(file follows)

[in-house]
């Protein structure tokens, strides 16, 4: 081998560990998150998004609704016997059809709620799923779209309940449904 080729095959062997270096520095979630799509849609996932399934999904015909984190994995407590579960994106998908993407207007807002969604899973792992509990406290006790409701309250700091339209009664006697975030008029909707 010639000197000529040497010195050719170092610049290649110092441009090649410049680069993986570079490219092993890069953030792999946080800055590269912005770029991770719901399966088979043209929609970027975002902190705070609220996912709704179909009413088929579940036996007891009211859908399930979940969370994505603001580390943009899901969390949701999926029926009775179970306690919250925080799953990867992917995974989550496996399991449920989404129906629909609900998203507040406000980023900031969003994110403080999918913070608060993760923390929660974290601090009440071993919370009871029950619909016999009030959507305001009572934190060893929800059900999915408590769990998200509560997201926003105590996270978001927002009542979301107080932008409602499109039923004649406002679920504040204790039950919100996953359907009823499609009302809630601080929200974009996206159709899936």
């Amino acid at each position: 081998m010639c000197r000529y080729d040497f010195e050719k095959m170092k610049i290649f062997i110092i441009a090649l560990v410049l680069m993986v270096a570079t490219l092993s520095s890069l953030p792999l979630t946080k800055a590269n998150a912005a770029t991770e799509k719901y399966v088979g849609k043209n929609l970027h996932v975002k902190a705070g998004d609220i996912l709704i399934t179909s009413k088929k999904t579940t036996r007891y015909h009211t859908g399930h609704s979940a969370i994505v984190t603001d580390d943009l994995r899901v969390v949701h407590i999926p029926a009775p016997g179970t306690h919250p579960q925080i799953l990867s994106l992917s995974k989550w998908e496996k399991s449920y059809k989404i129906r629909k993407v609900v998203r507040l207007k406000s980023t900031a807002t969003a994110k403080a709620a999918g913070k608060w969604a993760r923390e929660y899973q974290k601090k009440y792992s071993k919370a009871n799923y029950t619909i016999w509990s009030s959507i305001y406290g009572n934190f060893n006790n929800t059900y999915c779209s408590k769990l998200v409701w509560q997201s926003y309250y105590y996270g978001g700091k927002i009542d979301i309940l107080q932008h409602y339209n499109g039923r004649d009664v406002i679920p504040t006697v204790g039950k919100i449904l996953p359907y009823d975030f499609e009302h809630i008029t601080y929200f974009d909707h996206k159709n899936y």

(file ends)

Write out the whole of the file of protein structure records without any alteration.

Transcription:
[in-house]
């Protein structure tokens, strides 16, 4: 081998560990998150998004609704016997059809709620799923779209309940449904 080729095959062997270096520095979630799509849609996932399934999904015909984190994995407590579960994106998908993407207007807002969604899973792992509990406290006790409701309250700091339209009664006697975030008029909707 010639000197000529040497010195050719170092610049290649110092441009090649410049680069993986570079490219092993890069953030792999946080800055590269912005770029991770719901399966088979043209929609970027975002902190705070609220996912709704179909009413088929579940036996007891009211859908399930979940969370994505603001580390943009899901969390949701999926029926009775179970306690919250925080799953990867992917995974989550496996399991449920989404129906629909609900998203507040406000980023900031969003994110403080999918913070608060993760923390929660974290601090009440071993919370009871029950619909016999009030959507305001009572934190060893929800059900999915408590769990998200509560997201926003105590996270978001927002009542979301107080932008409602499109039923004649406002679920504040204790039950919100996953359907009823499609009302809630601080929200974009996206159709899936």
């Amino acid at each position: 081998m010639c000197r000529y080729d040497f010195e050719k095959m170092k610049i290649f062997i110092i441009a090649l560990v410049l680069m993986v270096a570079t490219l092993s520095s890069l953030p792999l979630t946080k800055a590269n998150a912005a770029t991770e799509k719901y399966v088979g849609k043209n929609l970027h996932v975002k902190a705070g998004d609220i996912l709704i399934t179909s009413k088929k999904t579940t036996r007891y015909h009211t859908g399930h609704s979940a969370i994505v984190t603001d580390d943009l994995r899901v969390v949701h407590i999926p029926a009775p016997g179970t306690h919250p579960q925080i799953l990867s994106l992917s995974k989550w998908e496996k399991s449920y059809k989404i129906r629909k993407v609900v998203r507040l207007k406000s980023t900031a807002t969003a994110k403080a709620a999918g913070k608060w969604a993760r923390e929660y899973q974290k601090k009440y792992s071993k919370a009871n799923y029950t619909i016999w509990s009030s959507i305001y406290g009572n934190f060893n006790n929800t059900y999915c779209s408590k769990l998200v409701w509560q997201s926003y309250y105590y996270g978001g700091k927002i009542d979301i309940l107080q932008h409602y339209n499109g039923r004649d009664v406002i679920p504040t006697v204790g039950k919100i449904l996953p359907y009823d975030f499609e009302h809630i008029t601080y929200f974009d909707h996206k159709n899936y």